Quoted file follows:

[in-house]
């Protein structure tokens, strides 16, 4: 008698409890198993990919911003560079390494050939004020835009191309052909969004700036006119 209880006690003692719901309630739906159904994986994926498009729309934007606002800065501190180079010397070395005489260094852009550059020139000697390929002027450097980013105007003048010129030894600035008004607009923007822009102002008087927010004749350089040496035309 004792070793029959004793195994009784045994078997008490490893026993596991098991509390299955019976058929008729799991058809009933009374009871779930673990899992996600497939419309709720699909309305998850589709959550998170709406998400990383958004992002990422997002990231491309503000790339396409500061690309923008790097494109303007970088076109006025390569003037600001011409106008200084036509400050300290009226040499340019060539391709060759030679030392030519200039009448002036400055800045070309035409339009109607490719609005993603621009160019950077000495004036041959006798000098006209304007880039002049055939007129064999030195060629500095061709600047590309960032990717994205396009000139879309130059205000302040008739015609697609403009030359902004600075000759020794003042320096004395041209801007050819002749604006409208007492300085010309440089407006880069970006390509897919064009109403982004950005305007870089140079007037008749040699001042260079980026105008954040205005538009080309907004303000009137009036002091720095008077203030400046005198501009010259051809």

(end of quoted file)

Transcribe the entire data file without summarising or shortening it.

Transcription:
[in-house]
């Protein structure tokens, strides 16, 4: 008698409890198993990919911003560079390494050939004020835009191309052909969004700036006119 209880006690003692719901309630739906159904994986994926498009729309934007606002800065501190180079010397070395005489260094852009550059020139000697390929002027450097980013105007003048010129030894600035008004607009923007822009102002008087927010004749350089040496035309 004792070793029959004793195994009784045994078997008490490893026993596991098991509390299955019976058929008729799991058809009933009374009871779930673990899992996600497939419309709720699909309305998850589709959550998170709406998400990383958004992002990422997002990231491309503000790339396409500061690309923008790097494109303007970088076109006025390569003037600001011409106008200084036509400050300290009226040499340019060539391709060759030679030392030519200039009448002036400055800045070309035409339009109607490719609005993603621009160019950077000495004036041959006798000098006209304007880039002049055939007129064999030195060629500095061709600047590309960032990717994205396009000139879309130059205000302040008739015609697609403009030359902004600075000759020794003042320096004395041209801007050819002749604006409208007492300085010309440089407006880069970006390509897919064009109403982004950005305007870089140079007037008749040699001042260079980026105008954040205005538009080309907004303000009137009036002091720095008077203030400046005198501009010259051809």